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What Hosting Do You Need For Your WordPress Site?, WPEngine, web hosting

What Hosting Do You Need For Your WordPress Site?

by Deborah Cruz

Hosting is a critical element of any website today, and with many different types of hosting packages, it can be difficult to know where to begin. After many years of hosting my blog, I’ve happily landed at WPEngine and love it for the performance and customer service. With that in mind, in this blog post, we’re going to take a look at managed hosting for WordPress. What is it? Is it a good option?

First thing’s first, what is managed WordPress Hosting? Managed WordPress Hosting is a service whereby your web host manages the technical aspects of running your WordPress site. To be clear, it’s not a service where your web host creates your WordPress site, they simply manage things like security, back-ups, updates, speed and consistent high performance.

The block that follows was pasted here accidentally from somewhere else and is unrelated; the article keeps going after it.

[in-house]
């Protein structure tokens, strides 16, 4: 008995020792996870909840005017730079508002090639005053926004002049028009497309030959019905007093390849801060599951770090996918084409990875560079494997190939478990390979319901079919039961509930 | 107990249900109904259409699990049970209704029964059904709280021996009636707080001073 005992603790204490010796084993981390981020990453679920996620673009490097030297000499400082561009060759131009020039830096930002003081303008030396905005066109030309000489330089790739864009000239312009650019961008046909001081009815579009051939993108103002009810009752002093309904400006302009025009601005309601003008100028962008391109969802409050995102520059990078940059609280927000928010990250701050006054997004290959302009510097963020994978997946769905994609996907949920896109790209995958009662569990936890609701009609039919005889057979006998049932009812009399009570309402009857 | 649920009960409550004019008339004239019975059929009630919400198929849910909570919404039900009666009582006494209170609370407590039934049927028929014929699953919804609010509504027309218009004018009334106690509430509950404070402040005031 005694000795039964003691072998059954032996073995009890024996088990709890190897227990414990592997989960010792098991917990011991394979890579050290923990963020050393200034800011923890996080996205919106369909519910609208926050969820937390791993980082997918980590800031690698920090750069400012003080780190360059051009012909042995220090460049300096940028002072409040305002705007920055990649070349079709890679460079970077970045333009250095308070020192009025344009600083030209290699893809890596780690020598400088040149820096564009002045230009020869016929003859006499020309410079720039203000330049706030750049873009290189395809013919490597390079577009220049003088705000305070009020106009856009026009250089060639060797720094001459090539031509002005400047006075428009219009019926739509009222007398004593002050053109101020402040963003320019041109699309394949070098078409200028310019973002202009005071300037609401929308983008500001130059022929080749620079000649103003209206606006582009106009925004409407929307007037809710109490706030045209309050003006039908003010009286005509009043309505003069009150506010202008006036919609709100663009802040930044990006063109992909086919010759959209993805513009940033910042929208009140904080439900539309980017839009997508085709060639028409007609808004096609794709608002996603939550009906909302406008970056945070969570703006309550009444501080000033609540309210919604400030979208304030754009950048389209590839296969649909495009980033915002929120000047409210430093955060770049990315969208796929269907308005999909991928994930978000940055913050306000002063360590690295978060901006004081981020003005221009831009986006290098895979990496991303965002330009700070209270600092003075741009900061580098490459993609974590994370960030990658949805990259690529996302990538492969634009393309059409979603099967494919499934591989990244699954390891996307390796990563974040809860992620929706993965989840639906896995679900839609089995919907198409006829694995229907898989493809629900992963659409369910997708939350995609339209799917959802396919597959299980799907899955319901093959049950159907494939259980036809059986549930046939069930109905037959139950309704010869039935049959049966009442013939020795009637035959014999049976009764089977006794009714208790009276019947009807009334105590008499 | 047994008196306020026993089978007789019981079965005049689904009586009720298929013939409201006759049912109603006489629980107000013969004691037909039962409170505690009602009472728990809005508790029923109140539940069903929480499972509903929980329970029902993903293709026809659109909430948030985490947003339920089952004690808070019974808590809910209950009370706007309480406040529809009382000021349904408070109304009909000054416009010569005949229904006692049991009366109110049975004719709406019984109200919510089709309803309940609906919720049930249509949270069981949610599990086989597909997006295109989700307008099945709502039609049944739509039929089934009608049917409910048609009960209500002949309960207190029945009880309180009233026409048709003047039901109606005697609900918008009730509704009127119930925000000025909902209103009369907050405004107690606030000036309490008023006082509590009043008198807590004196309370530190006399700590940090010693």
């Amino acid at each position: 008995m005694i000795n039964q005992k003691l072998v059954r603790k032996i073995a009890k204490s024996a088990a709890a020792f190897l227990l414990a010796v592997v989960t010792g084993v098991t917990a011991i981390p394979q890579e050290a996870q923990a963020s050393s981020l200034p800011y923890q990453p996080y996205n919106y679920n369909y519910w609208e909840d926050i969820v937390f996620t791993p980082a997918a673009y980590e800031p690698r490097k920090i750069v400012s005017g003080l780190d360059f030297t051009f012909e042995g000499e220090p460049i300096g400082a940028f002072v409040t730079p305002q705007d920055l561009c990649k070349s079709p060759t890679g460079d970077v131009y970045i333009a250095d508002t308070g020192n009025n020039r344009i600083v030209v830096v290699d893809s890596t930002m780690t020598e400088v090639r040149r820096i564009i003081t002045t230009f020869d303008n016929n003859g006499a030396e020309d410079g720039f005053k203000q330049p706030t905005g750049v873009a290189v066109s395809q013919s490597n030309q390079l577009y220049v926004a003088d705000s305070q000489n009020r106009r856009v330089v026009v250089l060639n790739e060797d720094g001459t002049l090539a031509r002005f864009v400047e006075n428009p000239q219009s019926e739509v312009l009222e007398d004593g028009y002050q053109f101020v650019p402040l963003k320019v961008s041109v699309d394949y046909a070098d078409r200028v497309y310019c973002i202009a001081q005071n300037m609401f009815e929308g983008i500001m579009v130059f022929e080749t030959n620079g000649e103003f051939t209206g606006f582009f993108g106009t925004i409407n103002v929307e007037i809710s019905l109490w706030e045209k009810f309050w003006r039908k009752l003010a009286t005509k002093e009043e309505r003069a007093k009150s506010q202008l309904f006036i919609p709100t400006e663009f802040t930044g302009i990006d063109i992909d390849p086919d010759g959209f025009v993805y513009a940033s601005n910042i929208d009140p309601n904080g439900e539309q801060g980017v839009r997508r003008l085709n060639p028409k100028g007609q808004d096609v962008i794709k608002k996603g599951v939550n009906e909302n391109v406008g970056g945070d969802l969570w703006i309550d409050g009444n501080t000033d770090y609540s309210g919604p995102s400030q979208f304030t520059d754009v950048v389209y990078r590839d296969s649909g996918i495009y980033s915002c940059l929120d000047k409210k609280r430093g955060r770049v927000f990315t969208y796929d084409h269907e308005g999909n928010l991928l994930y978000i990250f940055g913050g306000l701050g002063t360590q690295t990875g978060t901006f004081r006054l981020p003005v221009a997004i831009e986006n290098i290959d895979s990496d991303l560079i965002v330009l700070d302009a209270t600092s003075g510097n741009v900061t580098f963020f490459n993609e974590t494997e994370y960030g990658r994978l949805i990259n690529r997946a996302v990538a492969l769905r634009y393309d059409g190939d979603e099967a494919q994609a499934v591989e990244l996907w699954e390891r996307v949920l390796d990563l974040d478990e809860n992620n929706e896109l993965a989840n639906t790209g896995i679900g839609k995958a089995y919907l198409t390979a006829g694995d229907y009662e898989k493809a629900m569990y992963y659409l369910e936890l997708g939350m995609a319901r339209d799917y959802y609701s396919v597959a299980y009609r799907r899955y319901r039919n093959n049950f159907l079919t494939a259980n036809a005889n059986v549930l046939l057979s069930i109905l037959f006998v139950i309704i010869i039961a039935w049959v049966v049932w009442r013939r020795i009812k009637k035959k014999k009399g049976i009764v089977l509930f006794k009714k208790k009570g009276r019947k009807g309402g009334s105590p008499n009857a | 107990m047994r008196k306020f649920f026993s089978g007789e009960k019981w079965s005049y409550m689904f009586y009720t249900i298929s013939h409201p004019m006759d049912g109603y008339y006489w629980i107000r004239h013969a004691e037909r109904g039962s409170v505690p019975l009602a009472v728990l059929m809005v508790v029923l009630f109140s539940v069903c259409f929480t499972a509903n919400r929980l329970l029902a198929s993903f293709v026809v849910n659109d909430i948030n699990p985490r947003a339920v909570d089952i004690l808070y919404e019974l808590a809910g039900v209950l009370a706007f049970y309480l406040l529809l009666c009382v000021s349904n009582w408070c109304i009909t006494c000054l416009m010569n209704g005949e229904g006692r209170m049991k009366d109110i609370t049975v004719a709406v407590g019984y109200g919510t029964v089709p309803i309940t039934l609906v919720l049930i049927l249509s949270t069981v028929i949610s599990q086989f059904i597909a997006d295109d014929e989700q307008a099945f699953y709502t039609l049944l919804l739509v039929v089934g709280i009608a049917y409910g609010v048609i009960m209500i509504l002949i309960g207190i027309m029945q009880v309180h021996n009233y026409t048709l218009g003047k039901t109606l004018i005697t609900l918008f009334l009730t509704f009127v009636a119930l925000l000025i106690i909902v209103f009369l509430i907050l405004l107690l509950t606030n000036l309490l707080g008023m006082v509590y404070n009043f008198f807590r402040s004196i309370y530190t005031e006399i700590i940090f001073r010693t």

For those that aren’t technically minded, or simply don’t have the time to manage all the nitty-gritty parts of their website, then managed WordPress hosting is a user-friendly option.

Generally speaking, with most web hosts who offer managed WordPress hosting, you’ll receive exceptional premium support, where the support is provided by actual WordPress experts who know exactly what they’re doing. Managed WordPress hosting can be a little more expensive than your standard shared hosting, for example, GoDaddy’s basic plan starts at $2.99 per month (usually $5.99, with 50% off), but if you’re willing to pay the extra, then it’s certainly worth it.

As with most things, there are pros and cons of managed WordPress hosting, so we’ve put a list together for you to decide whether it’s right for you:

High Speeds: Because managed WordPress hosting servers are designed specifically for WordPress websites, you likely won’t be sharing your server with as many other customers as you would with shared hosting. Higher speeds mean more traffic; if your website or blog loads within 3 seconds, which it will with WordPress hosting, then customers will stay longer on your website, and you’ll receive a higher SERP SEO with Google.